I started this with the grand idea of posting every day starting around January 1-2 and have totally failed at it because I spent time worrying what people reading this would thing, spent time designing the writing space, and spent time redesigning the writing space because I haven’t mastered that ‘no overthinking’ thing yet.
I do this exercise of choosing a word/concept to apply to my life every year. It seems more achievable than making a resolution. Doesn’t that always feel like you’re just setting yourself up to fail? You know why they run all the Weight Watchers ads in January? Because the same people resolve at the start of every new year to lose weight. Somebody said that repeating the same actions and getting the same results each time is a bit of lunacy and I agree.
I am determined to spend less and appreciate what I have more. With this in mind I cleaned up my 10 year-old Chrysler Pacifica and took it for it’s emissions test on 12.30.16. The engine light has been on since the day I bought it–faulty sensors, no car malfunction. It has always passed inspections but this year the emissions minions have added that all senors must be working. I limped away with my failed sticker to an Auto Zone. One free test later, I am aware that the Starship (name of the Pacifica) has 4 malfunctioning sensors. Next a mechanic announced that sensor repairs and fixing a pesky oil leak would cost approximately enough to build a replica of the Millennium Falcon. I hate this equation. I think about how much I hate car payments. I rationalize to myself that it’s not 2017 yet and, honestly, that even though it doesn’t quite fit into all of this, it’s the smart thing to do. Eight hours later I try to celebrate the positives here–no anxiety at credit check, no pressure from sales guy, not a payment that frightens me. No engine light on at purchase–this is certainly a step forward. Hello Sapphire, my new-to-me Chevy Eclipse.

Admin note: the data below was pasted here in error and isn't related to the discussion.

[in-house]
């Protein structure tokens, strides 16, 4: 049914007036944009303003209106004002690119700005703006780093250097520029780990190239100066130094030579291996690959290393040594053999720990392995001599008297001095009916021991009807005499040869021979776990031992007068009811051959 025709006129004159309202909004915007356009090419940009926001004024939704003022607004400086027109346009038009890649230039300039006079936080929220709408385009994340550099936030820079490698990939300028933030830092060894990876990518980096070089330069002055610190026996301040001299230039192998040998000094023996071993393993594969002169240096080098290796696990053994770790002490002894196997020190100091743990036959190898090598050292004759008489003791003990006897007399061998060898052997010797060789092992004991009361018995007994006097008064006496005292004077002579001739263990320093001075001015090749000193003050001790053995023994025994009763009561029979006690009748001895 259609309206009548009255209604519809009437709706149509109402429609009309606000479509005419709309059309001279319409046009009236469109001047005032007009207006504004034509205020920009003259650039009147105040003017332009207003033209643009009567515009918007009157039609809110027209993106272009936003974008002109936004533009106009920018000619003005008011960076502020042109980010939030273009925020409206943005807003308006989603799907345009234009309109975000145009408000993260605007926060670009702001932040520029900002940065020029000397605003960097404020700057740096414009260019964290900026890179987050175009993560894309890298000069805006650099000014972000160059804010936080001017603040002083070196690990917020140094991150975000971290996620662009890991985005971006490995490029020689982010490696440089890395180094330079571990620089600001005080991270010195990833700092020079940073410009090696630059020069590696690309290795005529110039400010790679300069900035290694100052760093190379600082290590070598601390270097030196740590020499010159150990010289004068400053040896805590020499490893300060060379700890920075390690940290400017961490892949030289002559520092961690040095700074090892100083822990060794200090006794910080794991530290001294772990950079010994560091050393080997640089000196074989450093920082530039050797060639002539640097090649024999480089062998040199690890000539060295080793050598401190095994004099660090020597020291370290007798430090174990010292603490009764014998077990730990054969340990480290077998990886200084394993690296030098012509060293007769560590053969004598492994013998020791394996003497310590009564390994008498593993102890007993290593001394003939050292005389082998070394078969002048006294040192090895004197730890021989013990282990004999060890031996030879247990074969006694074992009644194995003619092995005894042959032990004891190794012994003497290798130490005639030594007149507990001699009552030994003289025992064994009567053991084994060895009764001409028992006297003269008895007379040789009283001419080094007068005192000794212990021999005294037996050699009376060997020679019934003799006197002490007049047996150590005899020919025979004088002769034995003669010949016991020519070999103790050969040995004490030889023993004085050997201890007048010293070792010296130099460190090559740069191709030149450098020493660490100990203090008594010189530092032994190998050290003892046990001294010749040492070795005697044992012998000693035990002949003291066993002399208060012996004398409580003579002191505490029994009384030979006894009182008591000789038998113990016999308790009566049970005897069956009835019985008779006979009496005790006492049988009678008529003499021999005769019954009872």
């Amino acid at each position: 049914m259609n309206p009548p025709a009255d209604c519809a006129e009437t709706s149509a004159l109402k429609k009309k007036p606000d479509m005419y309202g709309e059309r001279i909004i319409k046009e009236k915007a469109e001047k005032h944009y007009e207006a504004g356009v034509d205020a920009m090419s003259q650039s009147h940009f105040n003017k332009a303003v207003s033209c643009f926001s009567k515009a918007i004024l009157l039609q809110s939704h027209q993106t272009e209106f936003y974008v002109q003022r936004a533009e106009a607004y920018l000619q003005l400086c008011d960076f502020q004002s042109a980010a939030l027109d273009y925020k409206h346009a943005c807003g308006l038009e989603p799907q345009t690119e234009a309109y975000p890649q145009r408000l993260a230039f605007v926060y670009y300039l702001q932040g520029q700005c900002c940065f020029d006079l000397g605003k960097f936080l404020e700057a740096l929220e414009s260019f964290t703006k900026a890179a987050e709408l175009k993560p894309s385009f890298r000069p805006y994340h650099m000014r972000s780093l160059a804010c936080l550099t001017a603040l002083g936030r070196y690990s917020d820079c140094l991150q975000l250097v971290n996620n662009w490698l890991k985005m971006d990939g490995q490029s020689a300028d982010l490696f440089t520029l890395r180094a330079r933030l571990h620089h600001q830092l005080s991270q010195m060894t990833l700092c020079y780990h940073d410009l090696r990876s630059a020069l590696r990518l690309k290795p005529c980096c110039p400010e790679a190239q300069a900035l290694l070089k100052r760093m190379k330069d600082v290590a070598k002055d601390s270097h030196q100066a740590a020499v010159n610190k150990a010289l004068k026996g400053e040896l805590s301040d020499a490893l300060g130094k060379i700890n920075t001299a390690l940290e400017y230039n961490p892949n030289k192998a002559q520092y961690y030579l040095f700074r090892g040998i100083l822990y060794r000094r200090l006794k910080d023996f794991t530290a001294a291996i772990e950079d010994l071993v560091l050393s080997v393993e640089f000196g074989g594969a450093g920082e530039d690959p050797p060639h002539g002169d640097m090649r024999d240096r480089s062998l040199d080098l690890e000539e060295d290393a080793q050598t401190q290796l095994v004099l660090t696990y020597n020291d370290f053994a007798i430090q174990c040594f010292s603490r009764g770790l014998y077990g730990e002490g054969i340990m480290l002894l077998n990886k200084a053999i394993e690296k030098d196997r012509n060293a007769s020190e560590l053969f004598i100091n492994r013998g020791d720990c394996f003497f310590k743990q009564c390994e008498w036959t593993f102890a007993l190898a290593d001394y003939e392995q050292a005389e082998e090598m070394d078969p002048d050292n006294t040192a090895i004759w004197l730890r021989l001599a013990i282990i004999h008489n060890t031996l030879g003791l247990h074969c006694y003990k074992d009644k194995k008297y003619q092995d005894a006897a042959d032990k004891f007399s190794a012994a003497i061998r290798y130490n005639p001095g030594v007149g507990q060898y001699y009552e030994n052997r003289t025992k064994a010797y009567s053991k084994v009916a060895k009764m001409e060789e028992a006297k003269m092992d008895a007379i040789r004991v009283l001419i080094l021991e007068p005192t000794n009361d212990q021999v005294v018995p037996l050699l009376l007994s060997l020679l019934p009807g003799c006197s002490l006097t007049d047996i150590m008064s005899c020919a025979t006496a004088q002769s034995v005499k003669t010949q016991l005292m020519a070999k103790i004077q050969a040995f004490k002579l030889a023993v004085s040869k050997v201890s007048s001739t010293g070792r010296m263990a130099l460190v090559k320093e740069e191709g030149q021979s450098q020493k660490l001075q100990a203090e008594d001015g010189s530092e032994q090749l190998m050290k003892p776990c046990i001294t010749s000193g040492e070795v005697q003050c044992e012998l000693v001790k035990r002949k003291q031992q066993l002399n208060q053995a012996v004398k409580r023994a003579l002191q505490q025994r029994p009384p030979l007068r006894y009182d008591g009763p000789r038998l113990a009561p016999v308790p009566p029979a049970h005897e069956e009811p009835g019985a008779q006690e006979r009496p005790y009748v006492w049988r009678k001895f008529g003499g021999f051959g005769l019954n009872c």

Part of last year’s quest for comfort culminated in me getting some older-person-with-lower-income funding from my county that resulted in some major safety, green, happifying upgrades to my house. They finished in December and I applied for a refinance on the mortgage because it would take the mortgage down to 3%. Yahoo! The folks at the county assured me on multiple occasions this funding is never considered in mortgage refinance. This was SO not true. And from 12.31.16 through 1.13.17 I found myself wrestling in the muck between the county (‘your bank is just too fussy–you should use a different bank’) and the bank where I have happily re-fied before (‘these guys aren’t following Fannie Mae guidelines’). On Friday the 13th (cue gloomy music), the woman from the county program yelled at me. YELLED at me. People don’t yell at me. I don’t yell at people. I knew it was time to reassess based on contentment protocol. The new refi will sever any obligation to the county but it also requires me rethinking how I wanted that to look in the future. I’m okay with that. I also realized that I had allowed myself to be pulled in to something that doesn’t belong to me. The county rep owned up to making a mistake on my transaction and said they won’t make the same error on someone else’s account. And that’s a good thing. Not everyone asks questions and stands up for themselves. I feel like I regained my equilibrium and will admit that I smirk a little because I know that my banker is still taking these county folks to task. I’m just not in the middle of it.
The state of life is most happy where ‘extras’ are not necessities and ‘necessities’ are not wanting. – Lao Tsu